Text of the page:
179B No compensation for detention in prison under Health Act 1956
    • (1) To avoid doubt, the Crown is not liable to make a payment to or otherwise compensate any person in respect of any detention in a prison if that detention is pursuant to any order or requirement under the Health Act 1956.

      (2) This section does not—

      • (a) limit section 179E or 195 or any other enactment dealing with liability or the payment of compensation; or

      • (b) affect any cause of action relating to unlawful arrest or detention.

    179C Interpretation
    • In this section and sections 179D and 179E, unless the context otherwise requires,—

      act or omission means any act or omission described in section 179E(1)(a)

      epidemic emergency affecting a prison or prisoners means an epidemic—

      • (a) that occurs while an epidemic notice is in force; and

      • (b) in respect of which the chief executive reasonably believes that the corrections system is no longer able to fulfil its purpose in section 5(1)(a) in relation to the prison or prisoners affected

      epidemic notice means a notice under section 5 of the Epidemic Preparedness Act 2006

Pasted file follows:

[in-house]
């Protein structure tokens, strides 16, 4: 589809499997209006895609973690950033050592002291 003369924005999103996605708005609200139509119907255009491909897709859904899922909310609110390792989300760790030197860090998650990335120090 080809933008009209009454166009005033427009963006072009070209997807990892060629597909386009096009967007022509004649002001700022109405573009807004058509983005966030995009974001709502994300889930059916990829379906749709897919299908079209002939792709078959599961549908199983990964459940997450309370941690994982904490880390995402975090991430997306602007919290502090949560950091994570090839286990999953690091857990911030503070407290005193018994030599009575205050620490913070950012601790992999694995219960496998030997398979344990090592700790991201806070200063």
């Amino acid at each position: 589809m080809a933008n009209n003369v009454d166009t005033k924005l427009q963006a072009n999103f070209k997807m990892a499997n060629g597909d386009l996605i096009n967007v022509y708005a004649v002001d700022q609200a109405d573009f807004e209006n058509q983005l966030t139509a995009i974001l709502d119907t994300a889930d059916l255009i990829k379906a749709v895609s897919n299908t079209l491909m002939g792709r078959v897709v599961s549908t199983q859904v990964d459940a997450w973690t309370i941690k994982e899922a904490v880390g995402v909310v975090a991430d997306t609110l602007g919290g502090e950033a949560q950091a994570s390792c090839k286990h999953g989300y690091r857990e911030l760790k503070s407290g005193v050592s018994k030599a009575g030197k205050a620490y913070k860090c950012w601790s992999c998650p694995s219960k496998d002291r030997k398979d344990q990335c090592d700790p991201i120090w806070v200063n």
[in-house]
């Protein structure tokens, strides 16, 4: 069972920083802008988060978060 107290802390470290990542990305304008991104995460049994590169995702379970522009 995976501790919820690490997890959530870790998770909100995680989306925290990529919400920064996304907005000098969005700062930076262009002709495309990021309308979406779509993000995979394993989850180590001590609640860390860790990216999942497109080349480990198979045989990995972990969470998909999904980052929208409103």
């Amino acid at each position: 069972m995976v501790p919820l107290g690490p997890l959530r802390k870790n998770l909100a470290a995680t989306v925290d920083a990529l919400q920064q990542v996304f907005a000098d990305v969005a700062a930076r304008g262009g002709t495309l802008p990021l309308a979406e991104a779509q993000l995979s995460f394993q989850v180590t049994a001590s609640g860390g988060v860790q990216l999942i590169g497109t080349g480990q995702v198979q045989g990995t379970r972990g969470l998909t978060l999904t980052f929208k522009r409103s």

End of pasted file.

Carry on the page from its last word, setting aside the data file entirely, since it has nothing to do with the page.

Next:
failure means any failure described in section 179E(1)(b)

      prison emergency means an emergency—

      • (a) affecting the safety or health of the prisoners or any class or group of prisoners, or the security of the prison; and

      • (b) in respect of which the chief executive reasonably believes that the corrections system is no longer able to fulfil its purpose in section 5(1)(a) in relation to the prison or prisoners affected

      regulations means regulations made under section 200

      state of emergency affecting a prison or prisoners means a state of emergency—

      • (a) within the meaning of section 4 of the Civil Defence Emergency Management Act 2002; and

      • (b) in respect of which the chief executive reasonably believes that the corrections system is no longer able to fulfil its purpose in section 5(1)(a) in relation to the prison or prisoners affected.

    179D Notification of emergency
    • (1) The chief executive must notify the Minister within 7 days of determining the existence of—

      • (a) an epidemic emergency affecting a prison or prisoners; or

      • (b) a prison emergency; or

      • (c) a state of emergency affecting a prison or prisoners.

      (2) A notice under subsection (1) must—

      • (a) be in writing and signed by the chief executive; and

      • (b) state the date on which it is signed; and

      • (c) state the nature of the emergency that exists; and

      • (d) specify the actions taken to date in respect of the emergency; and

      • (e) specify any action proposed to be taken to enable the corrections system to fulfil its purpose in section 5(1)(a).

      (3) The chief executive must notify the Minister within 7 days of determining that the emergency no longer exists.

      (4) A notice under subsection (3) must—

      • (a) be in writing and signed by the chief executive; and

      • (b) state the date on which it is signed; and

      • (c) specify the actions taken in respect of the emergency.

    179E Exclusion of liability while epidemic notice in force or during emergency